Bloomberg News

Vietnam 5-Year Bonds Fall a Ninth Week as Inflation Picks Up

October 19, 2012

Vietnam’s five-year bonds fell for a ninth week, the longest stretch since August, on concern inflation will accelerate. The dong was little changed.

The government will undertake “drastic” measures to keep consumer-price gains below 10 percent in 2012, Finance Minister Vuong Dinh Hue said Oct. 14. The government said two weeks ago it will strive to curb annual inflation to 8 percent after costs in the economy rose 6.48 percent in September, the first acceleration in more than a year.

“Investors are worried that with the return of inflation the central bank won’t reduce interest rates any more,” said Nguyen Duy Phong, a Ho Chi Minh City-based analyst at Viet Capital Securities.

The yield on the bonds rose five basis points, or 0.05 percentage point, this week to 10.37 percent, according to a daily fixing rate from banks compiled by Bloomberg. The yield was unchanged today.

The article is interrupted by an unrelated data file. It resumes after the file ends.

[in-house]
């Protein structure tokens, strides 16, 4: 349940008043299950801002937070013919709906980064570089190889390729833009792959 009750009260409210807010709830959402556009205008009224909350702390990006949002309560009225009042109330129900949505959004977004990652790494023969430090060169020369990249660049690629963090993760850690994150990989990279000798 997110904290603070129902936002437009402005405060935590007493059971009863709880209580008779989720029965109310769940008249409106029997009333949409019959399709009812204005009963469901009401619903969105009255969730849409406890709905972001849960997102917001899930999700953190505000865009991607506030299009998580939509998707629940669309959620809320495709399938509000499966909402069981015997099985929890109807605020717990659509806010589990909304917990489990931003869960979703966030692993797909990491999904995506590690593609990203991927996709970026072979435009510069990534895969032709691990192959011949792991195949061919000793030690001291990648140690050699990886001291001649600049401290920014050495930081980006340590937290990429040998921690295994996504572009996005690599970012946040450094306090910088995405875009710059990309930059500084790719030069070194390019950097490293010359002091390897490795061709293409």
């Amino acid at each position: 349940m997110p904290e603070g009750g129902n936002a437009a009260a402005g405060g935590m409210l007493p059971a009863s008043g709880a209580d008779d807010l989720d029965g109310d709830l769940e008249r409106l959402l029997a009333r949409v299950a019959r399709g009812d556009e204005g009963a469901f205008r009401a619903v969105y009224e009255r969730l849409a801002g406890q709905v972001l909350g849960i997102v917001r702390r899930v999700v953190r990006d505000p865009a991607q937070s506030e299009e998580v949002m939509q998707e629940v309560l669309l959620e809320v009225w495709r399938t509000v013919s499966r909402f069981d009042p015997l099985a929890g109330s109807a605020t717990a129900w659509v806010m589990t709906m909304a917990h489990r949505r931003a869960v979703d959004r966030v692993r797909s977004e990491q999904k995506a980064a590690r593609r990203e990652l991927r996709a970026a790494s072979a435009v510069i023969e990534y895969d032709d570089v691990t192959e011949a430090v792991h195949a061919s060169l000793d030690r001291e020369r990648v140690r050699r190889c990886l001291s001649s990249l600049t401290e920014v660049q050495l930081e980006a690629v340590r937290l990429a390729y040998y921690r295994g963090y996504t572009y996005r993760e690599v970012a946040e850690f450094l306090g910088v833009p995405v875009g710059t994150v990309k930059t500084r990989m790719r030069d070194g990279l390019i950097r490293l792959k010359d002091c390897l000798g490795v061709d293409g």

The dong traded at 20,843 per dollar as of 4:02 p.m. in Hanoi, compared with 20,845 yesterday, according to data compiled by Bloomberg. The currency has gained 0.1 percent this week.

The State Bank of Vietnam set its reference rate at 20,828, unchanged since Dec. 26, according to its website. The currency is allowed to trade up to 1 percent on either side of the rate.

To contact the reporter on this story: Nick Heath in Hanoi at nheath2@bloomberg.net

To contact the editor responsible for this story: James Regan at jregan19@bloomberg.net


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